Tuesday, August 9, 2011

Report: DWSD Should Retire One or More Water Treatment Plants

A recent report by CH2M Hill, a national engineering firm, questions whether the City of Detroit (DWSD) should continue to operate all 5 of its existing water treatment plants (WTP) in light of major population losses and large projected capital improvement costs.

In a June 28, 2011 report, CH2M Hill begins by noting that DWSD currently operates 5 water treatment plants, which have a combined capacity of 1,640 million gallons per day (MGD).

Lake Huron . . . . . . .  400 MGD
Northeast  . . . . . . . . . 300 MGD
Water Works Park . . . 240 MGD
Springwells . . . . . . . . 540 MGD
Southwest . . . . . . . . . 160 MGD

Over the past 5 years, the Report notes, the maximum daily demand across the DWSD system has dropped from 1,050 MGD to 800 MGD.  This change in circumstances, according to CH2M Hill, raises 2 important questions:
  1. Is there a different way to operate the system by reducing the number of treatment plants and thereby reducing the [capital investment] CIP requirements?
  2. Are all of the transmission mains recommended in [DWSD's 50 Year] Master Plan still needed within the time frame suggested?
The CH2M Report then lays out 3 scenarios under which DWSD would retire the Southwest WTP, the Northeast WTP, or both.

CH2M Hill makes the following preliminary recommendations:
  • Northeast WTP -- "retirement of the Northeast plant is the most desireable as it is the plant with the largest capital allowance to rehabilitate the plant to an acceptable level of operation."
  • Southwest WTP -- "work on rehabilitation of the treatment trains at the Southwest plant should be put on hold until a detailed analysis of the system hydraulics can be completed." 
  • Water Works Park WTP -- "The CIP contains an amount of $24.5M for re-working the discharge piping . . . this expenditure should be put on hold until better decisions can be made with respect to the future needs of this plant."
  • Springwells WTP -- "This water treatment plant is of strategic importance to the long term operation of the DWSD transmission system. Continuing with the work related to the filter rehabilitation and pumping is important and should continue. This includes [over $442 million worth of CIP projects]."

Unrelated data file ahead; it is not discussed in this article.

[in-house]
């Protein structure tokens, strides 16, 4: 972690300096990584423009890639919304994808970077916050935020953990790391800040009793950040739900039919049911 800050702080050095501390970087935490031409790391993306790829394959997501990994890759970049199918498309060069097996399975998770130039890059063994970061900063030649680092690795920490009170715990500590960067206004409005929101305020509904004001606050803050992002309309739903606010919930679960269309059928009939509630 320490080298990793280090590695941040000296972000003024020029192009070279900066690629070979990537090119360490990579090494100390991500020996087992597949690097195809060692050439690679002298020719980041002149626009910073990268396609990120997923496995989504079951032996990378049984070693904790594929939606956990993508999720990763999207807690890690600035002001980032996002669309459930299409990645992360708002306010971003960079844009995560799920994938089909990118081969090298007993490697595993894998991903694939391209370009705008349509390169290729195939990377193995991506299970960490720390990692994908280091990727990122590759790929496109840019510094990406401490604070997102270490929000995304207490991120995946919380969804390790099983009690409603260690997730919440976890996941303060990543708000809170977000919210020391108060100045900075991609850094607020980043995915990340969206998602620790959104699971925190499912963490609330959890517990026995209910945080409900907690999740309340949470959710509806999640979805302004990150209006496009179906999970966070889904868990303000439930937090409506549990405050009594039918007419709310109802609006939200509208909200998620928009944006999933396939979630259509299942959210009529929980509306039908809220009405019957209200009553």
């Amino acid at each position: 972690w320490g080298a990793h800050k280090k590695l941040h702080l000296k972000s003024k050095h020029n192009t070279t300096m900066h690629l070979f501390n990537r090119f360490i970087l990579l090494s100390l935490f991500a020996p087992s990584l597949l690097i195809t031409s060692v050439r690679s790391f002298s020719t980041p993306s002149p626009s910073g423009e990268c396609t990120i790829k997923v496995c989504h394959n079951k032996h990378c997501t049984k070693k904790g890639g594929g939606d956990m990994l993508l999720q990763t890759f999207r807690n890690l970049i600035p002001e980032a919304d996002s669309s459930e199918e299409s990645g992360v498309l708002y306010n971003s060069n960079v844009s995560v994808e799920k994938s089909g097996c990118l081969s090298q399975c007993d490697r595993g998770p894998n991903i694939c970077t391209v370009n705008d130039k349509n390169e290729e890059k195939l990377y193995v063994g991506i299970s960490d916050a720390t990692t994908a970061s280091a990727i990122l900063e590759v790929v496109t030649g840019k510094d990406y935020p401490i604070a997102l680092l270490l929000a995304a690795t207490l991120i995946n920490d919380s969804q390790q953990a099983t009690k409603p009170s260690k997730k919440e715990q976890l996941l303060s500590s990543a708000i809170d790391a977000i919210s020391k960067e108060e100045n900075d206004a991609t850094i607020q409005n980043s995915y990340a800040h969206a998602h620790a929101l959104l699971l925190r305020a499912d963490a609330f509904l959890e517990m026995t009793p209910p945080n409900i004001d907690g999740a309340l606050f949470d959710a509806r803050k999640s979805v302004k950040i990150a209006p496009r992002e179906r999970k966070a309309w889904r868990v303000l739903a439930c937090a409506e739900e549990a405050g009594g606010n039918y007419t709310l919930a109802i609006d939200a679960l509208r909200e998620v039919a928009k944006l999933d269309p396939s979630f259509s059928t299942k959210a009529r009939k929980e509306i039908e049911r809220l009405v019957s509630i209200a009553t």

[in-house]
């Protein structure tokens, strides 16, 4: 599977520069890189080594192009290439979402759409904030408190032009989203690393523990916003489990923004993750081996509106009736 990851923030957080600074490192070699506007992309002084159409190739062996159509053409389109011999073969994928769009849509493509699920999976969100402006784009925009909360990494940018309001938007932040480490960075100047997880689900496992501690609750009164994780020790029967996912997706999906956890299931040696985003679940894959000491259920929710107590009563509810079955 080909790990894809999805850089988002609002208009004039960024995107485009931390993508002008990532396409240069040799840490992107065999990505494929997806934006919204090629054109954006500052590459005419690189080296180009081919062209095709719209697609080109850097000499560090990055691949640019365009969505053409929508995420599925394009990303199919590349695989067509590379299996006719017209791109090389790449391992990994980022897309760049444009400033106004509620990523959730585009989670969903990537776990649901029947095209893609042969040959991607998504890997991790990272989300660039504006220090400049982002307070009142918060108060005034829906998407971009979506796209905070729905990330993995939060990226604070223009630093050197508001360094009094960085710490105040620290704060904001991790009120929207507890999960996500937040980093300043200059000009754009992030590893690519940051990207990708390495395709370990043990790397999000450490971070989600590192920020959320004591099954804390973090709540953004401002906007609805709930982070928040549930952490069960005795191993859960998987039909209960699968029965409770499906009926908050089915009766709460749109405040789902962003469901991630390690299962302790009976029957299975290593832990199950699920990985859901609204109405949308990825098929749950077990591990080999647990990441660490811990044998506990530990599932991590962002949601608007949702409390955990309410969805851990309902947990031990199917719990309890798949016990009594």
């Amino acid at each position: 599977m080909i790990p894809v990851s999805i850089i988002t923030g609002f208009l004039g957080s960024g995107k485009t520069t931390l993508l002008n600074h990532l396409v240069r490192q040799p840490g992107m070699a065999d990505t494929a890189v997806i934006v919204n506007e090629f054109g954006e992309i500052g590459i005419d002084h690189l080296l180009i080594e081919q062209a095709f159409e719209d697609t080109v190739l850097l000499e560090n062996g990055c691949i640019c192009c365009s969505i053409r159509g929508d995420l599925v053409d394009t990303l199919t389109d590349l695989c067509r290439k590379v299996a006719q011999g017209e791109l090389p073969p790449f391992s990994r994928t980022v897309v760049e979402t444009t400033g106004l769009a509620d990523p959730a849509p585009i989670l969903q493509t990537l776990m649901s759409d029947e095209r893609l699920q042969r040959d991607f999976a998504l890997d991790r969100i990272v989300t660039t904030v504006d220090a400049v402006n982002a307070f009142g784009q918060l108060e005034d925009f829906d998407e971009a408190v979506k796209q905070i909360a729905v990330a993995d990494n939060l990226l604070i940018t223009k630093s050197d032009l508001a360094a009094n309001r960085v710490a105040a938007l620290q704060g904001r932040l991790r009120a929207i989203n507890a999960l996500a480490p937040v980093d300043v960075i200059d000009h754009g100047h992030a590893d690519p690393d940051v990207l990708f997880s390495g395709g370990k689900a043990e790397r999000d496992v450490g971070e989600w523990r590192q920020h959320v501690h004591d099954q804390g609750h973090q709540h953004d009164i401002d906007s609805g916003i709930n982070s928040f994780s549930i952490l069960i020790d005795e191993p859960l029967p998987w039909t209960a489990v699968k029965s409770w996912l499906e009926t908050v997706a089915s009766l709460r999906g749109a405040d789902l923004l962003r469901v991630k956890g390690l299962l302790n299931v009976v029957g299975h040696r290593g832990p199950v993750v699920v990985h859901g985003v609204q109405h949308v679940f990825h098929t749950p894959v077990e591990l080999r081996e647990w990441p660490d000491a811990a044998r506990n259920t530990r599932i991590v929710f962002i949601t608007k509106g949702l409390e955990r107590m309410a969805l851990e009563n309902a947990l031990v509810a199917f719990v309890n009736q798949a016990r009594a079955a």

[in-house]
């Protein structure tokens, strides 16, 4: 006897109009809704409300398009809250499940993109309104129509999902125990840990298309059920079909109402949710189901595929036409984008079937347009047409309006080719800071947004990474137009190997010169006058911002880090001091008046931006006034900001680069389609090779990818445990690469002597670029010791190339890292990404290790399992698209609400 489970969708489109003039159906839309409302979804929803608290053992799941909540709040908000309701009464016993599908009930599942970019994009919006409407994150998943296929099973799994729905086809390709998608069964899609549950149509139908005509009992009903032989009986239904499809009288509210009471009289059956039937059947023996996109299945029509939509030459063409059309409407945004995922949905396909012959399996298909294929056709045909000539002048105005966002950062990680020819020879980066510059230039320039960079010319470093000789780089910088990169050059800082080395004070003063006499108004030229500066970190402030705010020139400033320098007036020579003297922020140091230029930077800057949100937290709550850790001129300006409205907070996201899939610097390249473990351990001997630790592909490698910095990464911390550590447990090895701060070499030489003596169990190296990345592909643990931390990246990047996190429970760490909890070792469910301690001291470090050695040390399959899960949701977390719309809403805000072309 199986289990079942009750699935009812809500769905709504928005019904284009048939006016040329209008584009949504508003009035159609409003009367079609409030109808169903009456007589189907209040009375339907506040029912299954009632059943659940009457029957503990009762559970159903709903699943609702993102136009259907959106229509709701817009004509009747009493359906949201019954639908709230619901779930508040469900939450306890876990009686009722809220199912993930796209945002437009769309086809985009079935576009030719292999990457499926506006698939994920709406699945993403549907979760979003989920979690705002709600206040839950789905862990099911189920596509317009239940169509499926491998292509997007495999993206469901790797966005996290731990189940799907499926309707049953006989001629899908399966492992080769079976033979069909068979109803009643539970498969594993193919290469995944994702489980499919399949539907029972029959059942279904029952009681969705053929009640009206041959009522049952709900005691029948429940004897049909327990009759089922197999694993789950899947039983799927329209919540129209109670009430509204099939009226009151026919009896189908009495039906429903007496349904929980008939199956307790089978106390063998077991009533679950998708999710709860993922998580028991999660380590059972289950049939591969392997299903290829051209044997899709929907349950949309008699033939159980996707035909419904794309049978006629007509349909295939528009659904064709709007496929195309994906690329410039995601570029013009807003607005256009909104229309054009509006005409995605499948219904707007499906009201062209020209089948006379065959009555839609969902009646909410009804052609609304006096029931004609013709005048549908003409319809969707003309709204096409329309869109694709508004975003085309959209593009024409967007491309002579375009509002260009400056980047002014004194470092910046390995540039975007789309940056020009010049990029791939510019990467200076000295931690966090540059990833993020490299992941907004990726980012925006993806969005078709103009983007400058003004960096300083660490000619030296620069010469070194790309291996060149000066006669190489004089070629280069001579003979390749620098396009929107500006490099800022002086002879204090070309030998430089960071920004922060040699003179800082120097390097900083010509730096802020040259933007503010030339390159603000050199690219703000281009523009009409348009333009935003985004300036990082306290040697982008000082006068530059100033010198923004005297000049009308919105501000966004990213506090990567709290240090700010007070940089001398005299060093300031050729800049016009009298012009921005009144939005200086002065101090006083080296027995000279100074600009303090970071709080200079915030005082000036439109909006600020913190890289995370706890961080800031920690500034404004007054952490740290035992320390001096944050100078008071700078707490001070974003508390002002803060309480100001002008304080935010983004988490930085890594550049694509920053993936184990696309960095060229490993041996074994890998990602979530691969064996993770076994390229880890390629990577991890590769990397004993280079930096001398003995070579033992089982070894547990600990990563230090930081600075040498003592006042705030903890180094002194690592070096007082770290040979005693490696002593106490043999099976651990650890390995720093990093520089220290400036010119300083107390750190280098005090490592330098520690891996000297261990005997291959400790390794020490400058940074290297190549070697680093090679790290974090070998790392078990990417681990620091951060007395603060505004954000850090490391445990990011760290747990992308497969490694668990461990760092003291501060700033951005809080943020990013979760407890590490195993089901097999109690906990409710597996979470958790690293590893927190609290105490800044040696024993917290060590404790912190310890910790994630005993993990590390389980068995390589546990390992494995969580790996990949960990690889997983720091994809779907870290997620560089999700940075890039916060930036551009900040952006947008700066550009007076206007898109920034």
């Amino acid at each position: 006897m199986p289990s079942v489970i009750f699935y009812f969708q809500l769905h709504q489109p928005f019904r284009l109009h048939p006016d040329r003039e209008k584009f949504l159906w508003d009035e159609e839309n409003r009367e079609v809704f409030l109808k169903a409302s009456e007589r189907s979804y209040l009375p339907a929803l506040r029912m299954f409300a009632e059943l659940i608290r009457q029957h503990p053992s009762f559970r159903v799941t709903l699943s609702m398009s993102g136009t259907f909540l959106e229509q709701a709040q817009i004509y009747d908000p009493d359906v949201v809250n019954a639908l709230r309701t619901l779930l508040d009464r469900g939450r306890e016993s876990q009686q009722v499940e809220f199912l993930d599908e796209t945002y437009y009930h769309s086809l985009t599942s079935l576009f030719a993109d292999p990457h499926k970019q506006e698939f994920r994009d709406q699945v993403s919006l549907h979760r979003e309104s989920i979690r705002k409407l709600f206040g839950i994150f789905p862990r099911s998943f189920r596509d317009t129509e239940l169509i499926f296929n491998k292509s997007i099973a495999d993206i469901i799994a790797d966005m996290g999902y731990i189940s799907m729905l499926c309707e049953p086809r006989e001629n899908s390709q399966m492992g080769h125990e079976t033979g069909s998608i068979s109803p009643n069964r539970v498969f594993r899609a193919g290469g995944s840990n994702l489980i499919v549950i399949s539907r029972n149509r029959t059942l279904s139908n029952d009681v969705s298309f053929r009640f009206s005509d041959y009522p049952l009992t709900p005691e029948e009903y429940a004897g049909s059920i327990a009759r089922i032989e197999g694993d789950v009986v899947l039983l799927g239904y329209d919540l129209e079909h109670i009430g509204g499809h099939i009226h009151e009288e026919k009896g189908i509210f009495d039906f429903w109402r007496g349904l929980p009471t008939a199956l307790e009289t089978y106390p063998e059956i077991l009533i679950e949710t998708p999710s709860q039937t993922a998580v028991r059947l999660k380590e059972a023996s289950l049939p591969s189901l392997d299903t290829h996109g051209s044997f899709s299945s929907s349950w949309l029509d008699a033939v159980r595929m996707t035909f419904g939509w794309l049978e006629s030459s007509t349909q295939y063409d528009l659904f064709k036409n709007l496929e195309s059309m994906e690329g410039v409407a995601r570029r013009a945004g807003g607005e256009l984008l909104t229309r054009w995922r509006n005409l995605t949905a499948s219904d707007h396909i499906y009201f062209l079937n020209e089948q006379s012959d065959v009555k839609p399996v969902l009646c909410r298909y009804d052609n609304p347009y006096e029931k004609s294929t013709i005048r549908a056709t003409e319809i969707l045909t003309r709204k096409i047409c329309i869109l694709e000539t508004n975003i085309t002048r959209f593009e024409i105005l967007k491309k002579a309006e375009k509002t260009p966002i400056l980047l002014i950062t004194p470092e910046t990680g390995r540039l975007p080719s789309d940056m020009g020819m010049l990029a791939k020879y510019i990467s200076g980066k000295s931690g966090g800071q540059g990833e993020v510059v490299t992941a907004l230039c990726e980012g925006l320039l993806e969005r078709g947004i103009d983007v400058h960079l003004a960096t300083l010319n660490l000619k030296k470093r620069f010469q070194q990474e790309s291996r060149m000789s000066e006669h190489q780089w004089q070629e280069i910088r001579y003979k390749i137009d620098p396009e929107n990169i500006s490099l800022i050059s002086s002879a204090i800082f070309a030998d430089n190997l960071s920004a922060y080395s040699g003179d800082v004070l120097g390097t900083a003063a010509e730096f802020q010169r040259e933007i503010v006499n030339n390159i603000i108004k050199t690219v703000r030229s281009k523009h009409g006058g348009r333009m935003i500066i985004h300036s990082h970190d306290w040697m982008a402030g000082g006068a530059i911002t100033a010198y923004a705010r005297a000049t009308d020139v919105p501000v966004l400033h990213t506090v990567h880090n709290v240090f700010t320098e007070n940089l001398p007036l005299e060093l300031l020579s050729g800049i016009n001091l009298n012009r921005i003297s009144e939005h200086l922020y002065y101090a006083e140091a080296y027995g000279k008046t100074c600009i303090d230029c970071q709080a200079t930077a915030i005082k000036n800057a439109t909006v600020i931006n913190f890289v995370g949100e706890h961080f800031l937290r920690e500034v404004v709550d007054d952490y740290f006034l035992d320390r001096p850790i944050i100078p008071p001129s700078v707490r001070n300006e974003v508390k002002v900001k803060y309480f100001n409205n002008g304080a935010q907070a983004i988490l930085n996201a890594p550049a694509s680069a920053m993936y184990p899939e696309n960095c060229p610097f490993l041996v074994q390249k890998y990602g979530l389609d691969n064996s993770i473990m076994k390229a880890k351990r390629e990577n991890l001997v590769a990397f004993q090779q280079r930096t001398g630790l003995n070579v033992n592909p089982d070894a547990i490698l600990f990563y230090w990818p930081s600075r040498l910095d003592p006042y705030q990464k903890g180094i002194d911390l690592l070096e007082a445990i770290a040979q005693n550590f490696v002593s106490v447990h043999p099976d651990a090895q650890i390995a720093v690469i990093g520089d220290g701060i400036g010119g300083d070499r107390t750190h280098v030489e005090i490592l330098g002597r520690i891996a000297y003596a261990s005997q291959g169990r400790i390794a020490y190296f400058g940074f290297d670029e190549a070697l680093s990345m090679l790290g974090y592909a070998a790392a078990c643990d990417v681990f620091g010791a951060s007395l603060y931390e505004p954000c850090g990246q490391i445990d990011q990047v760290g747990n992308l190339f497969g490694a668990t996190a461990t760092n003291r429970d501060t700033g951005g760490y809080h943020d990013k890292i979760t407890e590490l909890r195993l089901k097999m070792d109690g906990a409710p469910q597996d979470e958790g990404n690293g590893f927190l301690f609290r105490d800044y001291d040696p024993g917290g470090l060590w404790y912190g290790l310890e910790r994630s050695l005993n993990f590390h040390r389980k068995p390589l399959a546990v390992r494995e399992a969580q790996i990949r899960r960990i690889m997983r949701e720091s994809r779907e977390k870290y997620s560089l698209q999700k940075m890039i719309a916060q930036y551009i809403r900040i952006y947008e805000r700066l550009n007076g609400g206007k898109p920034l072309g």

• Transmission Mains (NOTS and Flint Loop) -- "Base on current planning projections, all of this work [$584M] should be removed from the CIP."
The CH2M Hill Report outlines a number of other recommendations (here).

Comment: The CH2M Hill Report appears to have been published during the time period in which DWSD was evaluating the CIP, between early May and late July. It is unclear, however, whether the report was part of the decision making process. It was distributed only yesterday to attendees of a TAC Meeting.  

For more about DWSD Update, click here.

1 comment:

JWilly said...

The recommendation to discontinue funding for improvements to the Flint Loop implies a stance that the Karegnondi Water Authority project will go forward. A key argument for that project among Flint/Genesee County stakeholders has been the long-unfulfilled need for improvements to the Flint Loop, and the unreliability of Flint's water supply without such improvements. If that funding went forward, it would seem to undercut the fundamental need for Karegnondi.

The general understanding, I think, is that the mysteriously sourced cash carried by Sam Riddle to Victor Mercado of DWSD was intended to elicit a discontinuance of Flint Loop improvements, so as to strengthen the case for Jeff Wright's Karegnondi project. What is the current justification for such a funding discontinuance?